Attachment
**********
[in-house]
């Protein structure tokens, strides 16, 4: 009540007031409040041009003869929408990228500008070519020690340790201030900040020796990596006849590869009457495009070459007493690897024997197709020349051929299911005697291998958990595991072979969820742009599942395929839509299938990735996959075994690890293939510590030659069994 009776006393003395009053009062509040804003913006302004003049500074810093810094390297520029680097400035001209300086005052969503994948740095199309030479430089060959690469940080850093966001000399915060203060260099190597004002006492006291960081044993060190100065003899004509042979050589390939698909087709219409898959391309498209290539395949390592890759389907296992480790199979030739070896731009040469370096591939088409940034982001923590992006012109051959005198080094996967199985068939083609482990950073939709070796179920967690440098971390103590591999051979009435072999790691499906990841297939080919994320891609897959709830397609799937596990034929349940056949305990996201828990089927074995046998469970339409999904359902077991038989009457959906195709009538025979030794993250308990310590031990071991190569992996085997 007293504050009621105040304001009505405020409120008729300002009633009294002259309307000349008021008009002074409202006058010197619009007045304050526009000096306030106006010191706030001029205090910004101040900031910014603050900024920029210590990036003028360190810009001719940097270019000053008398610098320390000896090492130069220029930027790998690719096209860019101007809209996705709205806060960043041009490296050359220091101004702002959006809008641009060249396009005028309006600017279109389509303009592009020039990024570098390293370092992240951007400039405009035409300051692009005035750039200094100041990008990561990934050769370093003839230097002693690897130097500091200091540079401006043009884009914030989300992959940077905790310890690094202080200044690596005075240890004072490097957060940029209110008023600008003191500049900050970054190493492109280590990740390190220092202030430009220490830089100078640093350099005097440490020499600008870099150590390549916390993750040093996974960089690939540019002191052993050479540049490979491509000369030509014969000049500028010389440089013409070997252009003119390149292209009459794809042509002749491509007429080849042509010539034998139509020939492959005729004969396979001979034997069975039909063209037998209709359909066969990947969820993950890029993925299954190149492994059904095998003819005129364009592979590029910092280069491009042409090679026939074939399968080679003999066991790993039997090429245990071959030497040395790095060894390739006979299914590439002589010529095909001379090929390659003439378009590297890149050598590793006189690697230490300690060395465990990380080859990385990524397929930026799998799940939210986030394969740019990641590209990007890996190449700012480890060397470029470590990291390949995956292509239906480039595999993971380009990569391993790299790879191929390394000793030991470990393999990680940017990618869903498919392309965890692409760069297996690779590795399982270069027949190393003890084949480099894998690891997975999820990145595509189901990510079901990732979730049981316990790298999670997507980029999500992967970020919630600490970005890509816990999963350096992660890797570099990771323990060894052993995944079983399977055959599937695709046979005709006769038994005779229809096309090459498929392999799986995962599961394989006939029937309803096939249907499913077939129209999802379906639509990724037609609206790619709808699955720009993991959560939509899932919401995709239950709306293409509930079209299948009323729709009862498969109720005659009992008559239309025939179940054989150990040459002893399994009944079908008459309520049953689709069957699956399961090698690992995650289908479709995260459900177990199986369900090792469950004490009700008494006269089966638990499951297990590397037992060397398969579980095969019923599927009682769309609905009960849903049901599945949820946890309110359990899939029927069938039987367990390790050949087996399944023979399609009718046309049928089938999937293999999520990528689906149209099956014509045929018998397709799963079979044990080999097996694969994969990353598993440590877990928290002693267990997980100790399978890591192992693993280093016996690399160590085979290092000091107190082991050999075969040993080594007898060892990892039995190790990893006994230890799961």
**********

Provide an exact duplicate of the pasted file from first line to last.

[in-house]
């Protein structure tokens, strides 16, 4: 009540007031409040041009003869929408990228500008070519020690340790201030900040020796990596006849590869009457495009070459007493690897024997197709020349051929299911005697291998958990595991072979969820742009599942395929839509299938990735996959075994690890293939510590030659069994 009776006393003395009053009062509040804003913006302004003049500074810093810094390297520029680097400035001209300086005052969503994948740095199309030479430089060959690469940080850093966001000399915060203060260099190597004002006492006291960081044993060190100065003899004509042979050589390939698909087709219409898959391309498209290539395949390592890759389907296992480790199979030739070896731009040469370096591939088409940034982001923590992006012109051959005198080094996967199985068939083609482990950073939709070796179920967690440098971390103590591999051979009435072999790691499906990841297939080919994320891609897959709830397609799937596990034929349940056949305990996201828990089927074995046998469970339409999904359902077991038989009457959906195709009538025979030794993250308990310590031990071991190569992996085997 007293504050009621105040304001009505405020409120008729300002009633009294002259309307000349008021008009002074409202006058010197619009007045304050526009000096306030106006010191706030001029205090910004101040900031910014603050900024920029210590990036003028360190810009001719940097270019000053008398610098320390000896090492130069220029930027790998690719096209860019101007809209996705709205806060960043041009490296050359220091101004702002959006809008641009060249396009005028309006600017279109389509303009592009020039990024570098390293370092992240951007400039405009035409300051692009005035750039200094100041990008990561990934050769370093003839230097002693690897130097500091200091540079401006043009884009914030989300992959940077905790310890690094202080200044690596005075240890004072490097957060940029209110008023600008003191500049900050970054190493492109280590990740390190220092202030430009220490830089100078640093350099005097440490020499600008870099150590390549916390993750040093996974960089690939540019002191052993050479540049490979491509000369030509014969000049500028010389440089013409070997252009003119390149292209009459794809042509002749491509007429080849042509010539034998139509020939492959005729004969396979001979034997069975039909063209037998209709359909066969990947969820993950890029993925299954190149492994059904095998003819005129364009592979590029910092280069491009042409090679026939074939399968080679003999066991790993039997090429245990071959030497040395790095060894390739006979299914590439002589010529095909001379090929390659003439378009590297890149050598590793006189690697230490300690060395465990990380080859990385990524397929930026799998799940939210986030394969740019990641590209990007890996190449700012480890060397470029470590990291390949995956292509239906480039595999993971380009990569391993790299790879191929390394000793030991470990393999990680940017990618869903498919392309965890692409760069297996690779590795399982270069027949190393003890084949480099894998690891997975999820990145595509189901990510079901990732979730049981316990790298999670997507980029999500992967970020919630600490970005890509816990999963350096992660890797570099990771323990060894052993995944079983399977055959599937695709046979005709006769038994005779229809096309090459498929392999799986995962599961394989006939029937309803096939249907499913077939129209999802379906639509990724037609609206790619709808699955720009993991959560939509899932919401995709239950709306293409509930079209299948009323729709009862498969109720005659009992008559239309025939179940054989150990040459002893399994009944079908008459309520049953689709069957699956399961090698690992995650289908479709995260459900177990199986369900090792469950004490009700008494006269089966638990499951297990590397037992060397398969579980095969019923599927009682769309609905009960849903049901599945949820946890309110359990899939029927069938039987367990390790050949087996399944023979399609009718046309049928089938999937293999999520990528689906149209099956014509045929018998397709799963079979044990080999097996694969994969990353598993440590877990928290002693267990997980100790399978890591192992693993280093016996690399160590085979290092000091107190082991050999075969040993080594007898060892990892039995190790990893006994230890799961």